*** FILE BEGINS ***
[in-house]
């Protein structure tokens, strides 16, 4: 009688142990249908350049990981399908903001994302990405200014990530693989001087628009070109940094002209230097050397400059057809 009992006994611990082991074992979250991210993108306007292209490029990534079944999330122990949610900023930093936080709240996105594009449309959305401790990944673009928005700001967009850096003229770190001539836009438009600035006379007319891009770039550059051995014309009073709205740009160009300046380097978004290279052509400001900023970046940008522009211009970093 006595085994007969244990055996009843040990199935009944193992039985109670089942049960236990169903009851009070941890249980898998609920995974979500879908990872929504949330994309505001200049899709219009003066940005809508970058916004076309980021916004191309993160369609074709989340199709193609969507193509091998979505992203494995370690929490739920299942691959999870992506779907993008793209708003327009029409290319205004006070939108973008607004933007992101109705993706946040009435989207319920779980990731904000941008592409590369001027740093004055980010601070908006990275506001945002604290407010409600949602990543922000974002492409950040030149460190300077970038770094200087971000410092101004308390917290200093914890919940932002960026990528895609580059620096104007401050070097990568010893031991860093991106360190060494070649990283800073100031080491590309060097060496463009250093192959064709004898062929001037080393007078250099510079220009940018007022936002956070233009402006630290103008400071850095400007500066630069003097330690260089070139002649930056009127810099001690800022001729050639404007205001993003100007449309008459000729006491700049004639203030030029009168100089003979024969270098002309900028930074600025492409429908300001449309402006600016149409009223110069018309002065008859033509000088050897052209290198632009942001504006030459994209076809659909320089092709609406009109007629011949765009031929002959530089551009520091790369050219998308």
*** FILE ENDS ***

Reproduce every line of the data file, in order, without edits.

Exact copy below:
[in-house]
């Protein structure tokens, strides 16, 4: 009688142990249908350049990981399908903001994302990405200014990530693989001087628009070109940094002209230097050397400059057809 009992006994611990082991074992979250991210993108306007292209490029990534079944999330122990949610900023930093936080709240996105594009449309959305401790990944673009928005700001967009850096003229770190001539836009438009600035006379007319891009770039550059051995014309009073709205740009160009300046380097978004290279052509400001900023970046940008522009211009970093 006595085994007969244990055996009843040990199935009944193992039985109670089942049960236990169903009851009070941890249980898998609920995974979500879908990872929504949330994309505001200049899709219009003066940005809508970058916004076309980021916004191309993160369609074709989340199709193609969507193509091998979505992203494995370690929490739920299942691959999870992506779907993008793209708003327009029409290319205004006070939108973008607004933007992101109705993706946040009435989207319920779980990731904000941008592409590369001027740093004055980010601070908006990275506001945002604290407010409600949602990543922000974002492409950040030149460190300077970038770094200087971000410092101004308390917290200093914890919940932002960026990528895609580059620096104007401050070097990568010893031991860093991106360190060494070649990283800073100031080491590309060097060496463009250093192959064709004898062929001037080393007078250099510079220009940018007022936002956070233009402006630290103008400071850095400007500066630069003097330690260089070139002649930056009127810099001690800022001729050639404007205001993003100007449309008459000729006491700049004639203030030029009168100089003979024969270098002309900028930074600025492409429908300001449309402006600016149409009223110069018309002065008859033509000088050897052209290198632009942001504006030459994209076809659909320089092709609406009109007629011949765009031929002959530089551009520091790369050219998308």